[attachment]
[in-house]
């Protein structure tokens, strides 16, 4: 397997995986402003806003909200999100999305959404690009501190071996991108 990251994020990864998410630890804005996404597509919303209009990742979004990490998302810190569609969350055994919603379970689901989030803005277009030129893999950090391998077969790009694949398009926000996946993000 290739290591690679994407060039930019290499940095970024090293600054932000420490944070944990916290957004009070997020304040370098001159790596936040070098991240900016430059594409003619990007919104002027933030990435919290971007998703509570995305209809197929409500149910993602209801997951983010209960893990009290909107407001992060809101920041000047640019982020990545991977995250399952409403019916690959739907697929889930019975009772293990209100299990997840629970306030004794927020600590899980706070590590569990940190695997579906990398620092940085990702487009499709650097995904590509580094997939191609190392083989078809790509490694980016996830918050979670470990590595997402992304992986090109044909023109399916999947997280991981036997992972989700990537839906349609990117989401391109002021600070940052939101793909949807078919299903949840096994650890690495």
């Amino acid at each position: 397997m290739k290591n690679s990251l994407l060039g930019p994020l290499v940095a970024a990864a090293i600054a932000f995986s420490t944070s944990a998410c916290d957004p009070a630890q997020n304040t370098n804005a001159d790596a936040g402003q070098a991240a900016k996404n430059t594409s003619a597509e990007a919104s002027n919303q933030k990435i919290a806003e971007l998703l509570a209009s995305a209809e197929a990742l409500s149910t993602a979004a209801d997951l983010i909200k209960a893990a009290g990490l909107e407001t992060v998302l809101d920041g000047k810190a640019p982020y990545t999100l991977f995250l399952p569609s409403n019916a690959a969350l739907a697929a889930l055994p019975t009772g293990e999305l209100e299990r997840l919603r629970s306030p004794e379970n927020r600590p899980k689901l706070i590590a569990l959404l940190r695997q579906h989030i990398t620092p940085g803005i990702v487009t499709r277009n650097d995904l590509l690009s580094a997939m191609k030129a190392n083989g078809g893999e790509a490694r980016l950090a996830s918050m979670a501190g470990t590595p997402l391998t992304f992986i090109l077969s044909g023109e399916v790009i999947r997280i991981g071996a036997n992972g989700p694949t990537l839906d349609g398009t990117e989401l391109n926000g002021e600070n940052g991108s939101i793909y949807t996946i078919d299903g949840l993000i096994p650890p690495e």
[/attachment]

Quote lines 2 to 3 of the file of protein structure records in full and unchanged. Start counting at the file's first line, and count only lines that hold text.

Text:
């Protein structure tokens, strides 16, 4: 397997995986402003806003909200999100999305959404690009501190071996991108 990251994020990864998410630890804005996404597509919303209009990742979004990490998302810190569609969350055994919603379970689901989030803005277009030129893999950090391998077969790009694949398009926000996946993000 290739290591690679994407060039930019290499940095970024090293600054932000420490944070944990916290957004009070997020304040370098001159790596936040070098991240900016430059594409003619990007919104002027933030990435919290971007998703509570995305209809197929409500149910993602209801997951983010209960893990009290909107407001992060809101920041000047640019982020990545991977995250399952409403019916690959739907697929889930019975009772293990209100299990997840629970306030004794927020600590899980706070590590569990940190695997579906990398620092940085990702487009499709650097995904590509580094997939191609190392083989078809790509490694980016996830918050979670470990590595997402992304992986090109044909023109399916999947997280991981036997992972989700990537839906349609990117989401391109002021600070940052939101793909949807078919299903949840096994650890690495």
């Amino acid at each position: 397997m290739k290591n690679s990251l994407l060039g930019p994020l290499v940095a970024a990864a090293i600054a932000f995986s420490t944070s944990a998410c916290d957004p009070a630890q997020n304040t370098n804005a001159d790596a936040g402003q070098a991240a900016k996404n430059t594409s003619a597509e990007a919104s002027n919303q933030k990435i919290a806003e971007l998703l509570a209009s995305a209809e197929a990742l409500s149910t993602a979004a209801d997951l983010i909200k209960a893990a009290g990490l909107e407001t992060v998302l809101d920041g000047k810190a640019p982020y990545t999100l991977f995250l399952p569609s409403n019916a690959a969350l739907a697929a889930l055994p019975t009772g293990e999305l209100e299990r997840l919603r629970s306030p004794e379970n927020r600590p899980k689901l706070i590590a569990l959404l940190r695997q579906h989030i990398t620092p940085g803005i990702v487009t499709r277009n650097d995904l590509l690009s580094a997939m191609k030129a190392n083989g078809g893999e790509a490694r980016l950090a996830s918050m979670a501190g470990t590595p997402l391998t992304f992986i090109l077969s044909g023109e399916v790009i999947r997280i991981g071996a036997n992972g989700p694949t990537l839906d349609g398009t990117e989401l391109n926000g002021e600070n940052g991108s939101i793909y949807t996946i078919d299903g949840l993000i096994p650890p690495e």